charged their guns promptly at the rebels, and 1 rebel fell mortally wounded. But the dash into camp was so sudden that the men were thrown into confusion; in fact, were panic-stricken, they being new recruits. The officers, so far as I can learn, did their duty as well as they could. Colonel Hughs asked who was in command of the camp, and Captain Nunn told him that he was. Hughs then ordered him to surrender the whole command to him. Captain Nunn told him that he would have to get the men like he (Hughs) got them; that was by fighting. The men were then running in every direction, many without their arms or clothes. One of my men was shot three times. He had no arms and was standing in the fort. Another one of my men was shot in the court-house yard. He was unarmed and was not trying to ge away. The rebels paroled 142 of my men and officers. They captured over 200 horses and horse equipments, carried off all the clothing I had on hand unissued, and loaded two of my wagons with goods. They destroyed a great many of my commissary stores and burned a large building at the fort, which was built for Government use. They carried off about 100 guns, mostly carbines. They had 13 wounded, 4 of whom have since died. My wounded were 3; one of them has since died; the other 2 are getting well. They also robbed the bank of about $9,000; most of the money had been deposited there by citizens for safety. They robbed one store of about $400 worth of goods and took horses and buggies from citizens to carry of their wounded in.
They crossed Cumberland River into Turkey Neck Bend, and hearing that I was pursuing them they passed on to Kittle Creek, where they stopped and paroled the men. As soon as they crossed Cumberland River they commenced scattering. My officers state that the rebel officers told them that they had over 200 men with them they attacked Glasgow, yet other reports say there were not exceeding 10 rebel soldiers in Glasgow.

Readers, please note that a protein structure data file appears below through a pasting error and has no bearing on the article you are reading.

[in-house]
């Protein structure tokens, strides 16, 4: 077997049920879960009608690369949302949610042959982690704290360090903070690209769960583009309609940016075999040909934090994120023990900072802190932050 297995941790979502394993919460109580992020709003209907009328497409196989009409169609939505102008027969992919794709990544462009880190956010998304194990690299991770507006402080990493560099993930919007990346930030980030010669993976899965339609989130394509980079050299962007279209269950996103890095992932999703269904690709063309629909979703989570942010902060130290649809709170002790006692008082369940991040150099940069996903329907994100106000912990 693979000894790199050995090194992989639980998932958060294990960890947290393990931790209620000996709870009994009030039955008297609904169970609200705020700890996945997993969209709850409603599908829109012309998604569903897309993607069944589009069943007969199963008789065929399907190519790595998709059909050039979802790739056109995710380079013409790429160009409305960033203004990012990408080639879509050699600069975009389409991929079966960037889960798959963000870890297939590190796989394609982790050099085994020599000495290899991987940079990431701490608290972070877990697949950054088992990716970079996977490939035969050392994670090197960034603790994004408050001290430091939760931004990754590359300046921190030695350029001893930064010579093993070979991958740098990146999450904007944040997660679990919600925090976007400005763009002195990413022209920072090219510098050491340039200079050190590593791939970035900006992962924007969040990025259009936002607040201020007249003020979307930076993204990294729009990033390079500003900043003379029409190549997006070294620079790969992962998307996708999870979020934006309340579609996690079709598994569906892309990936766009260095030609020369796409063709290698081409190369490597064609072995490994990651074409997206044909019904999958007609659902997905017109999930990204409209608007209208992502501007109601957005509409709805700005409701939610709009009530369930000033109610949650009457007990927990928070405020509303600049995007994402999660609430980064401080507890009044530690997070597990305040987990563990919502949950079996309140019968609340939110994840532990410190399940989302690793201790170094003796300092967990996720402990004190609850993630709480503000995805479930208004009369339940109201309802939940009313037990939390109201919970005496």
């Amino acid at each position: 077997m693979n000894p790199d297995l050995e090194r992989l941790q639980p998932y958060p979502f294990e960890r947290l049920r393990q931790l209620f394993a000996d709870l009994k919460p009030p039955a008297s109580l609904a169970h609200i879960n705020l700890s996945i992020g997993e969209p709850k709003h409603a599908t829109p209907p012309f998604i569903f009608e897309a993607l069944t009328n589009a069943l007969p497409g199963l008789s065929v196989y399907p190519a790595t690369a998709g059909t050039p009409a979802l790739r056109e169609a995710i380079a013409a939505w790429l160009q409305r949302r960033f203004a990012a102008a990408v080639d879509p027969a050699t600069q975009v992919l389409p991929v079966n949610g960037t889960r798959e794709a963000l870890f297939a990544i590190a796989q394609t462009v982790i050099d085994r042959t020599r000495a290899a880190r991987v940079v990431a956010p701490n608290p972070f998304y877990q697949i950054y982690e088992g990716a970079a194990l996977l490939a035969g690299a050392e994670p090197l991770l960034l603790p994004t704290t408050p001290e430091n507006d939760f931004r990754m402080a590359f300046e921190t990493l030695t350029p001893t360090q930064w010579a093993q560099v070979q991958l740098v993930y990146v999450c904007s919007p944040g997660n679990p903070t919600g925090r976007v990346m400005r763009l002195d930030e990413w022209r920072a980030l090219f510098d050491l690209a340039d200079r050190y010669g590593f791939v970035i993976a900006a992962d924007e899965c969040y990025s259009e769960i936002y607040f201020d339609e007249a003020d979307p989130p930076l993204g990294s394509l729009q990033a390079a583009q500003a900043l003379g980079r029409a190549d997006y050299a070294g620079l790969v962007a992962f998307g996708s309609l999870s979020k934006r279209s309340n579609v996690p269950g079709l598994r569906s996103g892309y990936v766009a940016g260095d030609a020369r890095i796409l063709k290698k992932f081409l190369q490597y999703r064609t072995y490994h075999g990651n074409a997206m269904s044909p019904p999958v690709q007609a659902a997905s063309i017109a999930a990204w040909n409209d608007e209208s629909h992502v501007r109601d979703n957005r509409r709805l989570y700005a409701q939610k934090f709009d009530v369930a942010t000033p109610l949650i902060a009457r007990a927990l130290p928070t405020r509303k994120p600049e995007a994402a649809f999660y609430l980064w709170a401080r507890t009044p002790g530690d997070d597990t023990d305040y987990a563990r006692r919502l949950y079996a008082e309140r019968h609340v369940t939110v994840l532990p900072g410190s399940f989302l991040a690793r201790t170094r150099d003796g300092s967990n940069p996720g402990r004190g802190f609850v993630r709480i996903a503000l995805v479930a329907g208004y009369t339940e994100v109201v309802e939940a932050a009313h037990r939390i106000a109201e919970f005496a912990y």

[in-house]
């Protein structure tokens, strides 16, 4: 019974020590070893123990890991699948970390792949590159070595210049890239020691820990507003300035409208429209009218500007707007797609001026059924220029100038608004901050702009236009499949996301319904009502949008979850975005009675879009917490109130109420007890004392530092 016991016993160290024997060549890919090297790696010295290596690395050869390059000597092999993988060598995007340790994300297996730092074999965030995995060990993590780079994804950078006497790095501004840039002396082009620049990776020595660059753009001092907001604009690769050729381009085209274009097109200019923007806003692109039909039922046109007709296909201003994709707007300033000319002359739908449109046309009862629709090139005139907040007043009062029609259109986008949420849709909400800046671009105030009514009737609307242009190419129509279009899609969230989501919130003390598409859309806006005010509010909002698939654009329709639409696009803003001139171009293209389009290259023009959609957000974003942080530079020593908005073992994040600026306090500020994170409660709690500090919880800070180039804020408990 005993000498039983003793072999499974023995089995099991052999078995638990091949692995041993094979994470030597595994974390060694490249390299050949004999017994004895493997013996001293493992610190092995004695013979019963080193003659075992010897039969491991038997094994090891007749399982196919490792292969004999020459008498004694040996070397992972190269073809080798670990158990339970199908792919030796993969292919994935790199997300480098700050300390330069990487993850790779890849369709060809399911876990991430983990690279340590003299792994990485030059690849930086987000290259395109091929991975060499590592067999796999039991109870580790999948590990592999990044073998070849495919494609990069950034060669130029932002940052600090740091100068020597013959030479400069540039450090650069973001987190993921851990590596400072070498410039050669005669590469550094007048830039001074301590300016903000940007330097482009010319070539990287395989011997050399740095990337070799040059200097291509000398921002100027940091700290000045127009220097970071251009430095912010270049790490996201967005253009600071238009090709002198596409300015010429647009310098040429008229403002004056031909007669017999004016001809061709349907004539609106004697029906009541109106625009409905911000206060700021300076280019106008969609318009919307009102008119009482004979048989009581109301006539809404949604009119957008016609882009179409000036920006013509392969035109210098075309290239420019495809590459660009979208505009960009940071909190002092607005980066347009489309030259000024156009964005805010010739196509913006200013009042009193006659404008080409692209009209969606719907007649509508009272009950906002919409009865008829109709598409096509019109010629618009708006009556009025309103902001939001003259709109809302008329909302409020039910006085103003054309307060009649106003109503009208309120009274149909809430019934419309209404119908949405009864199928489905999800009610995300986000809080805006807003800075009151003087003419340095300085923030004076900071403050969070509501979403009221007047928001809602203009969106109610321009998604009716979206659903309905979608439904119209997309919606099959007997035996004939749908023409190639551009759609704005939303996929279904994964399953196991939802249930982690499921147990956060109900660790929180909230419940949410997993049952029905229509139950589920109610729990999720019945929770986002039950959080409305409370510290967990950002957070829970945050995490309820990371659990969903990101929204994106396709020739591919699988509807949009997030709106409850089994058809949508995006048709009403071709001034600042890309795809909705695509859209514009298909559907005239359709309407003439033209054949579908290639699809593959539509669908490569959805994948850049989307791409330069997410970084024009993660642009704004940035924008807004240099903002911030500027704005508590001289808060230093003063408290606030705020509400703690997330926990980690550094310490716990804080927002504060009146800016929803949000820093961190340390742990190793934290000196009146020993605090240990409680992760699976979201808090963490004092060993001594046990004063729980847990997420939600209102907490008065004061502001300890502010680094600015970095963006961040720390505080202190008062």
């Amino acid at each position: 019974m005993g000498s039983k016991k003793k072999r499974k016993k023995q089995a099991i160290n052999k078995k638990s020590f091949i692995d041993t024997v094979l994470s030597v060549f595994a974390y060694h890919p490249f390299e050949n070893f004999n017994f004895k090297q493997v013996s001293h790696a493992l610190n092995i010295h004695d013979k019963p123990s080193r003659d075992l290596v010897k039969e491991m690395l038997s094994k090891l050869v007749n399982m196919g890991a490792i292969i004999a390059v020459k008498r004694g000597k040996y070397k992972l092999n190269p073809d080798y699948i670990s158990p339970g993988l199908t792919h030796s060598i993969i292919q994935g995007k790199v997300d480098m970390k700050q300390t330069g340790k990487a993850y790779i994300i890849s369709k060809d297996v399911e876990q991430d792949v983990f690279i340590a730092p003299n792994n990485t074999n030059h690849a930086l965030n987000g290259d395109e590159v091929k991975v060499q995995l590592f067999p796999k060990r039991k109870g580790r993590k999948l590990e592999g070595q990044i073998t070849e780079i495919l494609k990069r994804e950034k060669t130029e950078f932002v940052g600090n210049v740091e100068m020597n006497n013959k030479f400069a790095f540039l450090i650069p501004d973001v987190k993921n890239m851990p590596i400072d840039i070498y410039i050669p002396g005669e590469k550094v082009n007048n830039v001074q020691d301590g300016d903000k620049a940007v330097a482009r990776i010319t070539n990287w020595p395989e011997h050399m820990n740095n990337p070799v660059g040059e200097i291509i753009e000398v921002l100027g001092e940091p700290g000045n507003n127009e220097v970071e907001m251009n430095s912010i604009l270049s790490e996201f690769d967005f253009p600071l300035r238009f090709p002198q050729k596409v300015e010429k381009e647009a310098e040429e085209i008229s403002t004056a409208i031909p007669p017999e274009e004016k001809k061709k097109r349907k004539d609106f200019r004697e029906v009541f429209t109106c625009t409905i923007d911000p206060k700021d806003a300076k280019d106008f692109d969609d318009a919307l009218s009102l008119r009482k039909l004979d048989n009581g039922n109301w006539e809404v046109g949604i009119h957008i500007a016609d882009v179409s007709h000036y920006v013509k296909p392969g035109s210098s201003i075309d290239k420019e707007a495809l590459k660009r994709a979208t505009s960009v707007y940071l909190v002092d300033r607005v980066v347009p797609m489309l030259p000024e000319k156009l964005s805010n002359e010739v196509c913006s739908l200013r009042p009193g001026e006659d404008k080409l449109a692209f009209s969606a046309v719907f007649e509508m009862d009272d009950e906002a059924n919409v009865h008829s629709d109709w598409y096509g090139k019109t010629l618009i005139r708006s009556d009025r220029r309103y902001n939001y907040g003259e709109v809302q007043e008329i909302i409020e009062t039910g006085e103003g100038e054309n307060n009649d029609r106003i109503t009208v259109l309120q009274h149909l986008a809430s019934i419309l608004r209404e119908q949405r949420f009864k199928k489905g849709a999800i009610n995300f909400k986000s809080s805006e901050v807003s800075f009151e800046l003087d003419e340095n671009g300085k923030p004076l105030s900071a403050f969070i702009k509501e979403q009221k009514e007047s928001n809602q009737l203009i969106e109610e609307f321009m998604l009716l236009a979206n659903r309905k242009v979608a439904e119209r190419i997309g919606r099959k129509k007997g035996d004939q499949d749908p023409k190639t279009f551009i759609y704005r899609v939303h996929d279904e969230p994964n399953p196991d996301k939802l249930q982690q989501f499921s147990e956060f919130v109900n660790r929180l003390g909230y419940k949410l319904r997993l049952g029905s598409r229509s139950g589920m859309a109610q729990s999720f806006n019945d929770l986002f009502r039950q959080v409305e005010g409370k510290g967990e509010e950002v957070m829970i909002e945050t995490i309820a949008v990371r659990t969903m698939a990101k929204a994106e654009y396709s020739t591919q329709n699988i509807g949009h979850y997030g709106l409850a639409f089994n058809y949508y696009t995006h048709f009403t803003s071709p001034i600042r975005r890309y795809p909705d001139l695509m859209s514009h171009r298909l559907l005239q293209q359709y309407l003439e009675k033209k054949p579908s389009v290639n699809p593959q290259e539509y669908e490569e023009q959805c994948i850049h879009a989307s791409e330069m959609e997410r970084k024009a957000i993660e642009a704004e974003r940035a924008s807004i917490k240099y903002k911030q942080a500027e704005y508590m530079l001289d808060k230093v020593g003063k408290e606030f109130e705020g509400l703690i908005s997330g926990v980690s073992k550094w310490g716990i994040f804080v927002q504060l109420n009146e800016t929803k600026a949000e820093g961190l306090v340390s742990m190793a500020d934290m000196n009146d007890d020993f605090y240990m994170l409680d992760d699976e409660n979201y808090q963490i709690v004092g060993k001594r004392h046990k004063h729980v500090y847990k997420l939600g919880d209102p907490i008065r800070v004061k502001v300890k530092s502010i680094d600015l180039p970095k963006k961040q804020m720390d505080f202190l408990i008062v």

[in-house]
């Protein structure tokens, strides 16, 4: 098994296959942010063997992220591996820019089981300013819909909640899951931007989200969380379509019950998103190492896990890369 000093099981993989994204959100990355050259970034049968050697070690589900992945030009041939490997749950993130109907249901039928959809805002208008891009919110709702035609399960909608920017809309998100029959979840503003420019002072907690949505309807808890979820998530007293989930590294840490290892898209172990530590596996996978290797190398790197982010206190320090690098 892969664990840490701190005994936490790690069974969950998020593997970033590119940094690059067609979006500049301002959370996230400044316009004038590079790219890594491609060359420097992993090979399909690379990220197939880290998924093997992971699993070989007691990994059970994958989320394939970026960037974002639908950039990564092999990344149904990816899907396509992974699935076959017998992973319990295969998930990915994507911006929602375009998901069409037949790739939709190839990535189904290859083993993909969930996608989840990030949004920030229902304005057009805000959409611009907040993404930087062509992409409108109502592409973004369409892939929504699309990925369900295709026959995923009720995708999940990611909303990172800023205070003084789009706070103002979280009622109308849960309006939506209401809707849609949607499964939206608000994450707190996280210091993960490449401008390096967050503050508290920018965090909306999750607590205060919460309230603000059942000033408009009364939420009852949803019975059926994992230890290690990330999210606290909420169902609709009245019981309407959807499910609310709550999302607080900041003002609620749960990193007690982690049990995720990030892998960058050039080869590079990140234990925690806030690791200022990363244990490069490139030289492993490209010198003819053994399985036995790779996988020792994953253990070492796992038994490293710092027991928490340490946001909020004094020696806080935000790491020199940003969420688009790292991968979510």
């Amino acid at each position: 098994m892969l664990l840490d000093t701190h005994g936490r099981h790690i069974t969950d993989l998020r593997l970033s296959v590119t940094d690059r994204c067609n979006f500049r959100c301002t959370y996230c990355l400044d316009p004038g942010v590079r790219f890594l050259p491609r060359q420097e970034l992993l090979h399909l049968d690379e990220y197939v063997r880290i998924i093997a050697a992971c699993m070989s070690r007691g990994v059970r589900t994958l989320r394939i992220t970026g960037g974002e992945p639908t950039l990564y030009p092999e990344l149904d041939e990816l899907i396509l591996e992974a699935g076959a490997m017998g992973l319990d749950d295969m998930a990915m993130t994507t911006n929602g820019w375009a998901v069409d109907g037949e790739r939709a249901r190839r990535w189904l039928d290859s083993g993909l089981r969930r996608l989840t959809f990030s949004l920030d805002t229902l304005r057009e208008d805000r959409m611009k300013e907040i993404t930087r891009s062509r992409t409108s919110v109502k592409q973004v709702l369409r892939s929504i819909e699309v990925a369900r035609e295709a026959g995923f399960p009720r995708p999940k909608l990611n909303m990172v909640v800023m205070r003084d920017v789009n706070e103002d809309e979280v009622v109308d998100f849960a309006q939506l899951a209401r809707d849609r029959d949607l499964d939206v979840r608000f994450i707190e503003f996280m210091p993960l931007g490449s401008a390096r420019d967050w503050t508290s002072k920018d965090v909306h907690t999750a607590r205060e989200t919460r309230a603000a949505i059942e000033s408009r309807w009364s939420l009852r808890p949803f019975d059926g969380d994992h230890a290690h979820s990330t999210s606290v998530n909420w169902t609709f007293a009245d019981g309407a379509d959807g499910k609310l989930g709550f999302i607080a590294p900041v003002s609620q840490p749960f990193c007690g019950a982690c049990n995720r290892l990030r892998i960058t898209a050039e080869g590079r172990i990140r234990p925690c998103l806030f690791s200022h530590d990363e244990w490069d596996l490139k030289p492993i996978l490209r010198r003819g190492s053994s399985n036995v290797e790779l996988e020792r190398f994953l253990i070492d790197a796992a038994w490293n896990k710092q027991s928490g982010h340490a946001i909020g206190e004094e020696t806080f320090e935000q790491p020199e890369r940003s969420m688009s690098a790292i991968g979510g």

I am general, your obedient servant,
Major Thirty-seventh Kentucky Mounted Infantry.
Brigadier General E. H. HOBSON,
Report of col. Selby Harney, Thirty-fourth Kentucky Infantry.
GLASGOW, September 12, 1863.
SIR: Colonel Love came up to the rebels Thursday [10th] at Brimstone Creek, where he killed 4, wounded 7, and captured 2. We lost 1 horse killed. The adjutant-general's morning report, captured, shows 480 men. The rebels retreated to the hills, felling timber, &c., across the roads. Colonel Love withdrew, and is now at Rose's Cross-Roads. I shall direct him to remain there if he can find forage for his horses, as I have every reason to believe they will follow him up. Hamilton published a proclamation stating if pillaging and burning is not stopped he will take to it himself. Will report further as soon as Colonel Love's report is received.
Captain A. C. SEMPLE,